Beauty and the Beast | How Reading can Improve Mental Health and Increase Empathy

An analysis of the 2017 film “Beauty and the Beast”, directed by Bill Condon.

The 2017 live-action adaption of Beauty and the Beast, directed by Bill Condon, is a great re-telling of the classic fairy-tale. It stays true to the original film, while at the same time adding depth and expanding themes of alienation and feminism. Moreover, there is an important message about how to overcome mental illness, and how reading can increase empathy.

Beauty and the beast

While not stated out loud, there are subtextual hints that the Beast is mentally ill—a natural consequence of being locked up in a castle with only furniture to talk to. His abnormal appearance would contribute to his low self-esteem, and combined with his loneliness might cause social anxiety. His behaviour towards Belle testifies to this; he doesn’t want to speak to her, being too depressed and cynical. He has no confidence in his own like ability. He has resentfully accepted his fate of being a lonely beast for the rest of his life.

The living furnishings in the castle represent the conscience of the Beast; the small, dying voice that still has hope of being free from the spell of the castle and the imprisonment of the Beast’s self-pitying mind. The Beast has long ago stopped listening to these voices, but with the arrival of Belle, the first presence of a human being he has encountered in ten years, these voices start to shout to him, yelling out the nearly forgotten rules of courtesy, social interaction and decent behaviour.

And as Belle realizes there is humanity in the Beast, the Beast starts to see the humanity in himself which he has forgotten a long time ago, which makes him gradually overcome the mental illness that is plaguing him.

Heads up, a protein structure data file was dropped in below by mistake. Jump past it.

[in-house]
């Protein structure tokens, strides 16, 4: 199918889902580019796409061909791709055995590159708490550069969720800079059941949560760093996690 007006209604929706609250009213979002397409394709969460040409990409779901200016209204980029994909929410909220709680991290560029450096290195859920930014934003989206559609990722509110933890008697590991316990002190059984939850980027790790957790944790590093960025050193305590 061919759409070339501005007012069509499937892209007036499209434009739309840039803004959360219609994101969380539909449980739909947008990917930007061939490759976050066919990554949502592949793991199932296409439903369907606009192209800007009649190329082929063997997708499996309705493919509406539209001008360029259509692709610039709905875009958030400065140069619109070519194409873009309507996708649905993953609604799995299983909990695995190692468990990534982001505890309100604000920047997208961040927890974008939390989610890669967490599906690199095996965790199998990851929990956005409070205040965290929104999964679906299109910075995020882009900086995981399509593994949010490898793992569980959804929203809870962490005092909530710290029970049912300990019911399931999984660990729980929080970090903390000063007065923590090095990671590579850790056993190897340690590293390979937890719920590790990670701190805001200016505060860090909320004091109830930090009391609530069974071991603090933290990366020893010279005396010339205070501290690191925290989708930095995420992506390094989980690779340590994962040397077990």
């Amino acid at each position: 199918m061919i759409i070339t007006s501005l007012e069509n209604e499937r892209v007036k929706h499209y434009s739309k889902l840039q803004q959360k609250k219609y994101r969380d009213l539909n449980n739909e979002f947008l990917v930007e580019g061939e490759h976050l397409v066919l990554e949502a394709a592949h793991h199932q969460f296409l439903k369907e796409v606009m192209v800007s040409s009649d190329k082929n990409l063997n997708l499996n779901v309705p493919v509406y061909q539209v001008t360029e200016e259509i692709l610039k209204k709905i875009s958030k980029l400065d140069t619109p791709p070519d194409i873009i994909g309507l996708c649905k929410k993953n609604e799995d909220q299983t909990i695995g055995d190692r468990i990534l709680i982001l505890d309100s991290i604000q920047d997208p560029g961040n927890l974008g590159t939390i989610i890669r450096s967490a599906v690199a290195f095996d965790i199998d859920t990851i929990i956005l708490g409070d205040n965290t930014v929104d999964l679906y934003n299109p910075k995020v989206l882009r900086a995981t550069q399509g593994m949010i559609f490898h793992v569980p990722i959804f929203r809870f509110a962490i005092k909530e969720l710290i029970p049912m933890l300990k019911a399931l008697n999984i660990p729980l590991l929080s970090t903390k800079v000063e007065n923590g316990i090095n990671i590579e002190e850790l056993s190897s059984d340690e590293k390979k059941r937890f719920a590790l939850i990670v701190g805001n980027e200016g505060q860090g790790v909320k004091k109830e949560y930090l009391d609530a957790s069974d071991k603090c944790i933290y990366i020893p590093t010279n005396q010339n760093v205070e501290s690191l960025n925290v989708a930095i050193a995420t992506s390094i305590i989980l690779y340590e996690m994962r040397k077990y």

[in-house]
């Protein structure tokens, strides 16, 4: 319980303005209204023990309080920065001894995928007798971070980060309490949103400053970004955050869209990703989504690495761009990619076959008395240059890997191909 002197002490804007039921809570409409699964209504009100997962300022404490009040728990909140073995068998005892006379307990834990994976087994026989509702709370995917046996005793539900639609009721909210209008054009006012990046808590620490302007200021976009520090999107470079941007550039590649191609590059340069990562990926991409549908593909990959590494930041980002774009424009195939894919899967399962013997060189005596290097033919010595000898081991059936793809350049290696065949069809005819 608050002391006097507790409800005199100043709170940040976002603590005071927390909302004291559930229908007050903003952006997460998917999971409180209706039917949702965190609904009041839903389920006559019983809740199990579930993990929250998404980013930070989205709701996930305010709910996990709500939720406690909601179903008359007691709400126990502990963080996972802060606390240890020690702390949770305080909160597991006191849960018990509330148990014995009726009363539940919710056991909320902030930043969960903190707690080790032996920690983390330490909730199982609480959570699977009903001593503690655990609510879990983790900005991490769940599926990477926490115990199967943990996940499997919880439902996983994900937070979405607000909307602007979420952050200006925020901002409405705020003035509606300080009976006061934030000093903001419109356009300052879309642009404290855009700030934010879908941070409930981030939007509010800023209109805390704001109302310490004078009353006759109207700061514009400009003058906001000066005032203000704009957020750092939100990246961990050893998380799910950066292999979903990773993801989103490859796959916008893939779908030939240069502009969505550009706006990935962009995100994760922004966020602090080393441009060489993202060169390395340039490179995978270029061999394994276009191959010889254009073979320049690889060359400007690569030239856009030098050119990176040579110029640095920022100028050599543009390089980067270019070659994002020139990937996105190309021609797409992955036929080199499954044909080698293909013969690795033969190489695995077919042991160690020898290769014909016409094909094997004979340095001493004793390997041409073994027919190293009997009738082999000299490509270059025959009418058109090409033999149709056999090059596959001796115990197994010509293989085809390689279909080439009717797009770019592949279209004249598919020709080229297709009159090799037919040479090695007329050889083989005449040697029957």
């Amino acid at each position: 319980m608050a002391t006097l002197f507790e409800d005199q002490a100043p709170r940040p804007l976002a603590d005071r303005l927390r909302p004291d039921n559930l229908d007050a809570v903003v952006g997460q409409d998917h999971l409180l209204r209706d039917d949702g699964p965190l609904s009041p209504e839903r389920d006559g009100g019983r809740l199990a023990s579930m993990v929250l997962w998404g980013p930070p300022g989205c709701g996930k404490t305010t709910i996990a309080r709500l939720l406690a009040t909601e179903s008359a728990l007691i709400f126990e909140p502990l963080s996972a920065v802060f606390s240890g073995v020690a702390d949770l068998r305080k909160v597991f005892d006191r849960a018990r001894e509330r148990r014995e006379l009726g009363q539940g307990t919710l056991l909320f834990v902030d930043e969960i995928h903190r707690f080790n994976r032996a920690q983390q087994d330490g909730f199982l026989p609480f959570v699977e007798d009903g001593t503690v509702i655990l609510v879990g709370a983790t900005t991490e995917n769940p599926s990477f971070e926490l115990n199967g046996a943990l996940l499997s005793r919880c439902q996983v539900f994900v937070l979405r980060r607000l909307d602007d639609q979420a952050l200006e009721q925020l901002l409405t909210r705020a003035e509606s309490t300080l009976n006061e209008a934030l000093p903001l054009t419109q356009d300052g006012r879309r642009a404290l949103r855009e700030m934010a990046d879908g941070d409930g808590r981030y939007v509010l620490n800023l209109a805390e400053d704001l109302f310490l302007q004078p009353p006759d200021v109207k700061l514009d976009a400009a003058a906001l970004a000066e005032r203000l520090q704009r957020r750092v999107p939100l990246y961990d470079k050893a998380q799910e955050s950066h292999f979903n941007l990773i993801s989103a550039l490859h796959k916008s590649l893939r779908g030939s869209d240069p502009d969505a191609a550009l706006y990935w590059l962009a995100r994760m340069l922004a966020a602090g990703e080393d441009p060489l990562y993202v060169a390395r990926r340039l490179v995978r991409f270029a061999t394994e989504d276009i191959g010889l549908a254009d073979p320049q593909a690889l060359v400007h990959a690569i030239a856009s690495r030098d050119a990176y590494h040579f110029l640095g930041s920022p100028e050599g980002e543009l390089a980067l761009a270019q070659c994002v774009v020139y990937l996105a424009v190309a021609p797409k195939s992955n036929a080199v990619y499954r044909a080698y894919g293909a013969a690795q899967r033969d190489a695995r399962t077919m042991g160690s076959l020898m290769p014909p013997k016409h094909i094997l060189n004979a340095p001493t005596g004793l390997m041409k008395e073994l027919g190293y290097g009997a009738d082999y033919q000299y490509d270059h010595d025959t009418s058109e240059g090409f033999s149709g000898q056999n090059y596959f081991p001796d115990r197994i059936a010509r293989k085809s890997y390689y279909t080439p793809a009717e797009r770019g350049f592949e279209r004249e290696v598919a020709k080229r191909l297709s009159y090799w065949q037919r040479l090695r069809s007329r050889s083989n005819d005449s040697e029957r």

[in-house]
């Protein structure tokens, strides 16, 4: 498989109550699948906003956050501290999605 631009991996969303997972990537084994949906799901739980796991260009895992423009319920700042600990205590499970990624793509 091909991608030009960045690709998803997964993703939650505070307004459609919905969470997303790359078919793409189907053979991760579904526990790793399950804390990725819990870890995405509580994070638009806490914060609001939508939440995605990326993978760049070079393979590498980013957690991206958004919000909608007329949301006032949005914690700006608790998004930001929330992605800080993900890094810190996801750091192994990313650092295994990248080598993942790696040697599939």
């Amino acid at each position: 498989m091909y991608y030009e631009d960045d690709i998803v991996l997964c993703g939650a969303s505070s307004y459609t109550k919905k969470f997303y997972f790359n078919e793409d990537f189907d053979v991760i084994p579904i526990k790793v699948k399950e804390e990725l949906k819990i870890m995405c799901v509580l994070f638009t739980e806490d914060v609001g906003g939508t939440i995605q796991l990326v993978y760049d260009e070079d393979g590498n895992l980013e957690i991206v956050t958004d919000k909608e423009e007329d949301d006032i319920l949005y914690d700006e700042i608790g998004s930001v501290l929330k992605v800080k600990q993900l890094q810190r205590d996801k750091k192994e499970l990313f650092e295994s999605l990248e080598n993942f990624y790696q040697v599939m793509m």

Belle uncovers the Beast’s love for books. The Beast probably hasn’t read for a long time, maybe not at all since becoming a beast, but Belle makes him rediscover the pleasure of reading. They find a common interest, something that connects them.

Research has proven that reading make us more empathic. Literary fiction in particular can help us read emotional cues and analyze other people’s motives. This, in turn, can make us more understanding human beings, which can greatly enhance our personal relationships. It doesn’t just expand our worldview—it expands our hearts.

Thus, as Belle and the Beast are reading, they both become more empathic. They step into the minds of fictional characters and empathize with them, which also makes them better at understanding and empathizing with each other and themselves. Reading helps the Beast to step out of his own troubled mind, experiencing the thoughts and emotions of other people, which in turn helps him understand his own thoughts and emotions, and those of Belle.

They get to know each other better through reading, which is displayed in the way they recite books to each other. And eventually this connection evolves to invoke feelings of affection and love.

Thus, Beauty and the Beasts ca teach us the importance of relationships; how we need others to help us like ourselves, and that we need help from others to overcome mental illness. This is shown in the way Belle helps the Beast to overcome his bad self-esteem and social anxiety. The film also tells us how reading can improve our self-awareness and emotional intelligence, and how reading make us more empathic because it teaches us to value the inside of people instead of only the appearance, which is the ultimate message of the film.